Opinion: No one knows the real Christine Blasey Ford

Opinion: No one knows the real Christine Blasey Ford

Editor’s Note: Jill Filipovic is a journalist based in New York and author of the book “OK Boomer, Let’s Talk: How My Generation Got Left Behind.” Follow her on Twitter. The opinions expressed in this commentary are solely her own. View more opinion on CNN.

You’ve heard the name “Christine Blasey Ford” because of a series of decisions other people made: To nominate Brett Kavanaugh for the Supreme Court. To leak Blasey Ford’s name after she had tried to stay anonymous. To — as infamously alleged by Blasey Ford and denied by Kavanaugh —sexually assault her as a teenager.

Jill Filipovic. - Courtesy Jill Filipovic
Jill Filipovic. - Courtesy Jill Filipovic

Which is not to say that the events which made her a public figure were entirely out of Blasey Ford’s control. She made a big decision, too: to step forward and speak up about what she says happened to her at the hands of a man who is now among the most powerful in the country. But all that followed —from public testimony to death threats and smear campaigns, being mocked by a sitting president and becoming a feminist symbol and a household name – all of that was well beyond anything Blasey Ford could decide or control.

She is a woman who knows the power of a story, having heard so many told about her and seeing her own so thoroughly escape her grasp. In her new memoir, “One Way Back,” she claws back ownership not just of the narrative that brought her name onto our TV screens and the pages of our newspapers, but of her, the woman who had never before in her life been known as “Christine Blasey Ford” (she had only been “Chrissy” and “Christine Blasey” and “Dr. Blasey” and just “Blasey”).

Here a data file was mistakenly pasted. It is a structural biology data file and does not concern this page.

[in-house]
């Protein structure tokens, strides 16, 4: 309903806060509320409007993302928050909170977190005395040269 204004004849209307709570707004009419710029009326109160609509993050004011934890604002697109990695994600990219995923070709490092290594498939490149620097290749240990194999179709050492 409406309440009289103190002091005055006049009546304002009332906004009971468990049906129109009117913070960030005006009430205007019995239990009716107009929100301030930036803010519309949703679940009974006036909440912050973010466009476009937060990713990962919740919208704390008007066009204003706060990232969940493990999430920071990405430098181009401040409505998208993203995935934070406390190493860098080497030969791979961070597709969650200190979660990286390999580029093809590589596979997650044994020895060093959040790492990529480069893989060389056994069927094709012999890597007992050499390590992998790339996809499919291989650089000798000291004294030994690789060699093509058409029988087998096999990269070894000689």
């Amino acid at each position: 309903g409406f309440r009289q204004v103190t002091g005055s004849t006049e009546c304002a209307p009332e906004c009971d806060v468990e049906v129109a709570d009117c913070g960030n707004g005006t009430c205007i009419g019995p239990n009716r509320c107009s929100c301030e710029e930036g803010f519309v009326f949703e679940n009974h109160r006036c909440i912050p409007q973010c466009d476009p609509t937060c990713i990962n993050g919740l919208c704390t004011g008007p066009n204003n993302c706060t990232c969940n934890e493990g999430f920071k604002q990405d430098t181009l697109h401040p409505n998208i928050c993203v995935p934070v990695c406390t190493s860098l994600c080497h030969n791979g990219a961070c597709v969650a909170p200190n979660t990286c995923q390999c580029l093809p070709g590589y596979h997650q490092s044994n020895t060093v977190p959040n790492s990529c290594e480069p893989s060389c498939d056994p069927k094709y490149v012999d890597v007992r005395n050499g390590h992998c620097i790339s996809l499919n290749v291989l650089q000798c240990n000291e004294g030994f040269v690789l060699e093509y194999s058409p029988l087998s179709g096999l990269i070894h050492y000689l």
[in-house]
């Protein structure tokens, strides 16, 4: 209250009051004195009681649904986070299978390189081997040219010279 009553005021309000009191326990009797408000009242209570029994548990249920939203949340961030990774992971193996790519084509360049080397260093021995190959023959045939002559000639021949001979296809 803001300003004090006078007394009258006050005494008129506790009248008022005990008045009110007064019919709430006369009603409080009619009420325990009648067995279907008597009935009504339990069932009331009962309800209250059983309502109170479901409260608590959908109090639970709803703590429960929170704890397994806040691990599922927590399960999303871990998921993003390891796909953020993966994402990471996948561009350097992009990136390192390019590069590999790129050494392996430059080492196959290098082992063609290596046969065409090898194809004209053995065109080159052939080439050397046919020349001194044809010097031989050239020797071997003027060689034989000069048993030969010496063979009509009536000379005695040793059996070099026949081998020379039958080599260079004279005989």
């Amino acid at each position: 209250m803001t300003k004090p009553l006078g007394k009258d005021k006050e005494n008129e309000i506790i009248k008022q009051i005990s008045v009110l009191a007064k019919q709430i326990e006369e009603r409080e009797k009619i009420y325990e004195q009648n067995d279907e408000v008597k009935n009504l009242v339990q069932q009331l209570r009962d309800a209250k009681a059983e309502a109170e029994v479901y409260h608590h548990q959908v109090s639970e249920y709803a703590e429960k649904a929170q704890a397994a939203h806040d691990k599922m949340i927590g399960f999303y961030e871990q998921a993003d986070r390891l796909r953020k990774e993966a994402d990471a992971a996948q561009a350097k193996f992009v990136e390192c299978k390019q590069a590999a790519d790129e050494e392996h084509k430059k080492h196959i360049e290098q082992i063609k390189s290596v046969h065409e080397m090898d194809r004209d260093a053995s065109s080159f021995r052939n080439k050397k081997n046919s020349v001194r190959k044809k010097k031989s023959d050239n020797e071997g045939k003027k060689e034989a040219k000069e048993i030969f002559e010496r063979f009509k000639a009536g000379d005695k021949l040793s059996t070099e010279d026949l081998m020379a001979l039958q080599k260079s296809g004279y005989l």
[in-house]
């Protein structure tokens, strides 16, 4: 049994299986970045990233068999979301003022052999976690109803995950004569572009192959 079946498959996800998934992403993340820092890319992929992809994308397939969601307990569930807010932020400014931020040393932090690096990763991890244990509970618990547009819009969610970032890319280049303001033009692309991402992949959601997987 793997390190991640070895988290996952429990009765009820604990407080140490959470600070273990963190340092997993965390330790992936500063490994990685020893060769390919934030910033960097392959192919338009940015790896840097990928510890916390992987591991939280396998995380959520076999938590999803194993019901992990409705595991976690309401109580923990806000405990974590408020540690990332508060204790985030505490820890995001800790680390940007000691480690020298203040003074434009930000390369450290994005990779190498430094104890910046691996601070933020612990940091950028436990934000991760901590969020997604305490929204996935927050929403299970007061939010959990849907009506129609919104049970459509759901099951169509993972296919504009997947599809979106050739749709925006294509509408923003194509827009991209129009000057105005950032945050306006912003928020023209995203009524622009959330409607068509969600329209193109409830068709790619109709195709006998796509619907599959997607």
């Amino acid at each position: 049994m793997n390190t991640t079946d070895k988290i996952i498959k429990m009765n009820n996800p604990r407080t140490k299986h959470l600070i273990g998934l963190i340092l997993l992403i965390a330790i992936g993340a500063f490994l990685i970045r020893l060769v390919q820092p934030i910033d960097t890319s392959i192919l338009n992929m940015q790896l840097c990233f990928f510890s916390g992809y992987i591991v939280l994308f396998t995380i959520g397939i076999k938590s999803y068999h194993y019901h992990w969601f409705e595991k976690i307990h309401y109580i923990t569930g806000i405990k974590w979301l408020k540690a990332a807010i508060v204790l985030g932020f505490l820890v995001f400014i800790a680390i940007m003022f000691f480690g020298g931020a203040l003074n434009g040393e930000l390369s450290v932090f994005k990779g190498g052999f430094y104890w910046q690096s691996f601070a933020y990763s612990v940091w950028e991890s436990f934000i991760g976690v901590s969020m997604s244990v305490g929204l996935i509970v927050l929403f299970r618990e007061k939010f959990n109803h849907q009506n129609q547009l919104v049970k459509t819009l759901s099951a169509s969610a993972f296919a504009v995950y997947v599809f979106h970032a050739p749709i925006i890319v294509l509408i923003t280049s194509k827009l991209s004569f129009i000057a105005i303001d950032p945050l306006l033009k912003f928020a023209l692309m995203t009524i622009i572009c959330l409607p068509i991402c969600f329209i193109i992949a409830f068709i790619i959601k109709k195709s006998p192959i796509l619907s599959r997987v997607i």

“One Way Back” details Blasey Ford’s childhood in a working-class family living in a tony Maryland suburb, her move out west to flee the stuffy and stifling power structures of the DC-adjacent, her love of surfing, her love of music (mostly grunge). And, of course, it tells the story of how she became the Christine Blasey Ford whose name is now indelibly tied to Brett Kavanaugh’s, a man she surely would have liked to have never heard of.

More than the what-happened, though, “One Way Back” is an exercise in empathy and in reconsidering. Blasey Ford wrote it at an interesting moment, now that the storm has passed and she has largely become a woman whose name is familiar but is no longer plastered across their TV screens. Perhaps some who hear her name might even say: “Who is that again?”

You can feel her terror and understand the trauma she carries with her after a period in which she faced such extreme threats that pushed her to leave her home and hire security; you can also feel the work she’s done to reorganize these events in her mind so that she can break through the emotional intensity and make them make sense. She articulates her fear and guilt (she has two sons and a husband who were also put through the wringer with her), but also a strong sense of purpose and reason. Stunningly, she expresses a sense of compassion for just about everyone in her story, including those who badly wronged her.

She even extends her concern to Kavanaugh: When she hears protesters had gathered outside of his DC home, she worries about how his children must feel. “I found it so strange that both sets of kids, mine and Brett’s, were having to experience such hatred pointed at their parents.” She hoped, she writes, that no one was threatening his daughters.